City acts to ban retailer discrimination
By Tony Doris Palm Beach Post Staff Writer
The impetus came from calls to the Palm Beach County Human Rights Council from young black men, that shopkeepers would follow them around stores or demand extra ID. The nickname for their assumed offense: "Shopping while Black."
The gay and lesbian community also felt the sting of wedding cake bakers or photographers who refused to serve them.
The push-back came Monday night with a unanimous final vote of the city commission: an amendment to West Palm Beach's human rights law, banning discrimination by an expanded list of "public accommodations," from restaurants and bars to schools, bakeries, hotels, theaters, spas, gyms and any other "establishment, service, place or building which offers, sells or otherwise makes available any good, service, facility, privilege or advantage."
The amendment, approved without discussion, followed the passage of a similar change to Palm Beach County's law.
"It's the biggest expansion in civil rights in the city and county in decades," Rand Hoch, president of the Human Rights Council, said Tuesday.
Hoch said he is working with Sen. Joe Abruzzo, D-Wellington, to propose a state law with the same prohibitions. Florida laws are "really bad, really primitive" and may take years to change, he said.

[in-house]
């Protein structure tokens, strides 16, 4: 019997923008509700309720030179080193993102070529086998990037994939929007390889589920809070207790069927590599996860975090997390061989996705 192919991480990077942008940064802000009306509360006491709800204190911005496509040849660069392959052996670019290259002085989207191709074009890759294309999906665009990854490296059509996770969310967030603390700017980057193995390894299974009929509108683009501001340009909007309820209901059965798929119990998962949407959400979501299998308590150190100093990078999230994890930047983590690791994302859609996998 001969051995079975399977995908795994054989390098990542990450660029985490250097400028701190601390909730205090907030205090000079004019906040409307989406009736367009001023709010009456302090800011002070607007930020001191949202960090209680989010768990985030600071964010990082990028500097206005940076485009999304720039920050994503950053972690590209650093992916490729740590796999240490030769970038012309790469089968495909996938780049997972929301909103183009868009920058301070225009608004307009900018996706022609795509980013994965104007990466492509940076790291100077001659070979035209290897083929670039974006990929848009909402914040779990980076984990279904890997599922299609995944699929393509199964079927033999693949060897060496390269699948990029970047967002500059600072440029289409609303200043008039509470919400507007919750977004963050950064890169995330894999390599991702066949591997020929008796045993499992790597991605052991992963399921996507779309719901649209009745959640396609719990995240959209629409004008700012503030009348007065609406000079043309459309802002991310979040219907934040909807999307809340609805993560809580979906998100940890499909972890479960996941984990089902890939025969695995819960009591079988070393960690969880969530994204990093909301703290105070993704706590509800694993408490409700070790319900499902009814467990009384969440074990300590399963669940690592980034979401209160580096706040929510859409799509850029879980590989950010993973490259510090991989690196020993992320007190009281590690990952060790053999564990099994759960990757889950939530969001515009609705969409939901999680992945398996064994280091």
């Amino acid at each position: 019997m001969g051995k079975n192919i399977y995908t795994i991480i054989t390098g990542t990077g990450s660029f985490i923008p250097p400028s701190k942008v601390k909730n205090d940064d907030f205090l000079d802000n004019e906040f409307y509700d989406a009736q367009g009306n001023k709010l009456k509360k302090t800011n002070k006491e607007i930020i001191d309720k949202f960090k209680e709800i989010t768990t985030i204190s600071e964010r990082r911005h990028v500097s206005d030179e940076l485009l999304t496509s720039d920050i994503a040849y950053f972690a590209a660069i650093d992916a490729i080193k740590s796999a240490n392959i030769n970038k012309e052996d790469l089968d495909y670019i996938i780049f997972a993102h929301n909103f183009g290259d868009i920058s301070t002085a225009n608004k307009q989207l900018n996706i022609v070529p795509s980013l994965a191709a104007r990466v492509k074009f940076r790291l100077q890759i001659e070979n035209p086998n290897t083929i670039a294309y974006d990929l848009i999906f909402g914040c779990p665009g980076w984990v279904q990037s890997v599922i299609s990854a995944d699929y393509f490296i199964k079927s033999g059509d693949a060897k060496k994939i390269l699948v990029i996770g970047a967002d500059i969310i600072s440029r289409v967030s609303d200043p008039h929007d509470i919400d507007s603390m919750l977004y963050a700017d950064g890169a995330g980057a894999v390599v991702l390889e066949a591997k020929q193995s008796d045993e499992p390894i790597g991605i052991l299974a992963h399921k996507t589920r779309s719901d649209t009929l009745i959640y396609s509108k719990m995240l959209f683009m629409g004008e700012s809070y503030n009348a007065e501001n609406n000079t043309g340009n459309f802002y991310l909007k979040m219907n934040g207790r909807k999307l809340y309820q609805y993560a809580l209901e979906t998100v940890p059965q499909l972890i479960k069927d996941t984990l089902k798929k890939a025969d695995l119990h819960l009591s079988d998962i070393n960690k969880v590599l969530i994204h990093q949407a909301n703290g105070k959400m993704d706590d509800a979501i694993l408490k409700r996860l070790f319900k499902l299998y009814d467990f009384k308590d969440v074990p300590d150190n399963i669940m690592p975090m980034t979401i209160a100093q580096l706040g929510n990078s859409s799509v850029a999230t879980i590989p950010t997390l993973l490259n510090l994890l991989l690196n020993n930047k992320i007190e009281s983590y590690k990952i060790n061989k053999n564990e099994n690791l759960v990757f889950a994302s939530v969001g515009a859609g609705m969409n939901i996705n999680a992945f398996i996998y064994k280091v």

West Palm adopted its Equal Opportunity Ordinance in 1994 and has updated it from time to time. But the city law was modeled after civil rights legislation that dated from the 1960s and that focused on lunch counters, hotels, and bars and theaters but didn't reflect the changing face of discrimination, Hoch said.
"All these years since then, when they've tweaked them, they've never really looked where discrimination was taking place. And it's taking place almost everywhere business occurs... We saw nothing in the laws in Palm Beach County that dealt with consumer racism," Hoch said.
Now, he says, whether you're a black customer or a gay couple and someone says they are not going to bake your wedding cake, "that's illegal," Hoch said.
It took about eight months for the city and county to consider and research the proposed changes. There was little resistance from the business community, he said. Extending those protections statewide could take three or four years, he said.
The West Palm amendment represents the county's 101st legal change that deals with LGBT rights, by his count.
"As a civil rights lawyer, this is one of the things I'm most proud of having West Palm Beach do, because it covers so many people."